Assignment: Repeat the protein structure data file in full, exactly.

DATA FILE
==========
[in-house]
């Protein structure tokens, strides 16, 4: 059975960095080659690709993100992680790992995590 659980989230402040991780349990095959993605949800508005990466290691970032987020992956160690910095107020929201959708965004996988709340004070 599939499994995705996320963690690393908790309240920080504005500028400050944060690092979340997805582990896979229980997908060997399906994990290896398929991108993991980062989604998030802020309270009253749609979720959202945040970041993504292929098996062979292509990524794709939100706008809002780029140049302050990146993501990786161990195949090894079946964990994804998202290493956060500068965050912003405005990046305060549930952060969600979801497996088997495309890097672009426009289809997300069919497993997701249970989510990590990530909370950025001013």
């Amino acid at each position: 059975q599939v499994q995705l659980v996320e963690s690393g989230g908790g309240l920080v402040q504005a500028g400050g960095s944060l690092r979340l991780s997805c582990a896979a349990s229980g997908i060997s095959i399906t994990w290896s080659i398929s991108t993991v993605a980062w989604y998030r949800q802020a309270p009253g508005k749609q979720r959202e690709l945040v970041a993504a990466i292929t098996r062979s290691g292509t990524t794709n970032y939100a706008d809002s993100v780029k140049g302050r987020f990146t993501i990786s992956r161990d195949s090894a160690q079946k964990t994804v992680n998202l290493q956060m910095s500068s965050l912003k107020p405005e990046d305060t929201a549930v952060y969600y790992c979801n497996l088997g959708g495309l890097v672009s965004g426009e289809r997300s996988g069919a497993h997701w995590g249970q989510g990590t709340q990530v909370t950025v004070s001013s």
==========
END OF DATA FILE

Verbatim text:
[in-house]
């Protein structure tokens, strides 16, 4: 059975960095080659690709993100992680790992995590 659980989230402040991780349990095959993605949800508005990466290691970032987020992956160690910095107020929201959708965004996988709340004070 599939499994995705996320963690690393908790309240920080504005500028400050944060690092979340997805582990896979229980997908060997399906994990290896398929991108993991980062989604998030802020309270009253749609979720959202945040970041993504292929098996062979292509990524794709939100706008809002780029140049302050990146993501990786161990195949090894079946964990994804998202290493956060500068965050912003405005990046305060549930952060969600979801497996088997495309890097672009426009289809997300069919497993997701249970989510990590990530909370950025001013």
């Amino acid at each position: 059975q599939v499994q995705l659980v996320e963690s690393g989230g908790g309240l920080v402040q504005a500028g400050g960095s944060l690092r979340l991780s997805c582990a896979a349990s229980g997908i060997s095959i399906t994990w290896s080659i398929s991108t993991v993605a980062w989604y998030r949800q802020a309270p009253g508005k749609q979720r959202e690709l945040v970041a993504a990466i292929t098996r062979s290691g292509t990524t794709n970032y939100a706008d809002s993100v780029k140049g302050r987020f990146t993501i990786s992956r161990d195949s090894a160690q079946k964990t994804v992680n998202l290493q956060m910095s500068s965050l912003k107020p405005e990046d305060t929201a549930v952060y969600y790992c979801n497996l088997g959708g495309l890097v672009s965004g426009e289809r997300s996988g069919a497993h997701w995590g249970q989510g990590t709340q990530v909370t950025v004070s001013s």